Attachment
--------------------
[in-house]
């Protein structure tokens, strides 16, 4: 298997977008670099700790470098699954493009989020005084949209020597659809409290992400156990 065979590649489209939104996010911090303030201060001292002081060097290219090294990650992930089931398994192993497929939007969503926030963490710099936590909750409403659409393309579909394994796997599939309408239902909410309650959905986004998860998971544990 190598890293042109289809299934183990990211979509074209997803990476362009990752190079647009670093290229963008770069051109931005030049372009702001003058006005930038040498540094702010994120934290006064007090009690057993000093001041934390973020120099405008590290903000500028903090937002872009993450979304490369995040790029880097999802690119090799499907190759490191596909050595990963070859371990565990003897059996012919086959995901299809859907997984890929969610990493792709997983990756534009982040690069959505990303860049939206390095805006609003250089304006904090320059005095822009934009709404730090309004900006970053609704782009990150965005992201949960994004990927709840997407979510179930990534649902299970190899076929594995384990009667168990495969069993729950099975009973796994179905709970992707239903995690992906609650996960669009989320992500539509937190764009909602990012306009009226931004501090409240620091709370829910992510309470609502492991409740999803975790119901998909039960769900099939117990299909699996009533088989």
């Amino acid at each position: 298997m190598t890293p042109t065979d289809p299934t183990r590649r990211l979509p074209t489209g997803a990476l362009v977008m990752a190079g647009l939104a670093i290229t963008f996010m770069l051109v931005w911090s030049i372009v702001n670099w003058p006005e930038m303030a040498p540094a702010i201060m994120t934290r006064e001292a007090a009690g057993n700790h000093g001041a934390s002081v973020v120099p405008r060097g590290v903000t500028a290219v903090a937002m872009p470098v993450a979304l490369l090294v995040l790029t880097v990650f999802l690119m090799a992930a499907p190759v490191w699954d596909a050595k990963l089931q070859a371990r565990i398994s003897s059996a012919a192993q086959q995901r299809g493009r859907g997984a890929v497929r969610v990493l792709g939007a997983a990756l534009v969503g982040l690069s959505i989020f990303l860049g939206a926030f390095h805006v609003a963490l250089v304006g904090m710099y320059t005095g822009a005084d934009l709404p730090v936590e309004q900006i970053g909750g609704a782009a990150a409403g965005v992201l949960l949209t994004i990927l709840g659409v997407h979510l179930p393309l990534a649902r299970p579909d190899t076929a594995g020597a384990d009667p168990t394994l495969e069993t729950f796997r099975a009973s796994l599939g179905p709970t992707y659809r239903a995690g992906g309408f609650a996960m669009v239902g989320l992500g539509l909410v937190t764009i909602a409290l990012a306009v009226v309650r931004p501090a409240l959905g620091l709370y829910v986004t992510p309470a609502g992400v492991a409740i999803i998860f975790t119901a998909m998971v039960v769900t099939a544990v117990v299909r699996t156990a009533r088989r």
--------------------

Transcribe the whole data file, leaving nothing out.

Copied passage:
[in-house]
């Protein structure tokens, strides 16, 4: 298997977008670099700790470098699954493009989020005084949209020597659809409290992400156990 065979590649489209939104996010911090303030201060001292002081060097290219090294990650992930089931398994192993497929939007969503926030963490710099936590909750409403659409393309579909394994796997599939309408239902909410309650959905986004998860998971544990 190598890293042109289809299934183990990211979509074209997803990476362009990752190079647009670093290229963008770069051109931005030049372009702001003058006005930038040498540094702010994120934290006064007090009690057993000093001041934390973020120099405008590290903000500028903090937002872009993450979304490369995040790029880097999802690119090799499907190759490191596909050595990963070859371990565990003897059996012919086959995901299809859907997984890929969610990493792709997983990756534009982040690069959505990303860049939206390095805006609003250089304006904090320059005095822009934009709404730090309004900006970053609704782009990150965005992201949960994004990927709840997407979510179930990534649902299970190899076929594995384990009667168990495969069993729950099975009973796994179905709970992707239903995690992906609650996960669009989320992500539509937190764009909602990012306009009226931004501090409240620091709370829910992510309470609502492991409740999803975790119901998909039960769900099939117990299909699996009533088989």
């Amino acid at each position: 298997m190598t890293p042109t065979d289809p299934t183990r590649r990211l979509p074209t489209g997803a990476l362009v977008m990752a190079g647009l939104a670093i290229t963008f996010m770069l051109v931005w911090s030049i372009v702001n670099w003058p006005e930038m303030a040498p540094a702010i201060m994120t934290r006064e001292a007090a009690g057993n700790h000093g001041a934390s002081v973020v120099p405008r060097g590290v903000t500028a290219v903090a937002m872009p470098v993450a979304l490369l090294v995040l790029t880097v990650f999802l690119m090799a992930a499907p190759v490191w699954d596909a050595k990963l089931q070859a371990r565990i398994s003897s059996a012919a192993q086959q995901r299809g493009r859907g997984a890929v497929r969610v990493l792709g939007a997983a990756l534009v969503g982040l690069s959505i989020f990303l860049g939206a926030f390095h805006v609003a963490l250089v304006g904090m710099y320059t005095g822009a005084d934009l709404p730090v936590e309004q900006i970053g909750g609704a782009a990150a409403g965005v992201l949960l949209t994004i990927l709840g659409v997407h979510l179930p393309l990534a649902r299970p579909d190899t076929a594995g020597a384990d009667p168990t394994l495969e069993t729950f796997r099975a009973s796994l599939g179905p709970t992707y659809r239903a995690g992906g309408f609650a996960m669009v239902g989320l992500g539509l909410v937190t764009i909602a409290l990012a306009v009226v309650r931004p501090a409240l959905g620091l709370y829910v986004t992510p309470a609502g992400v492991a409740i999803i998860f975790t119901a998909m998971v039960v769900t099939a544990v117990v299909r699996t156990a009533r088989r």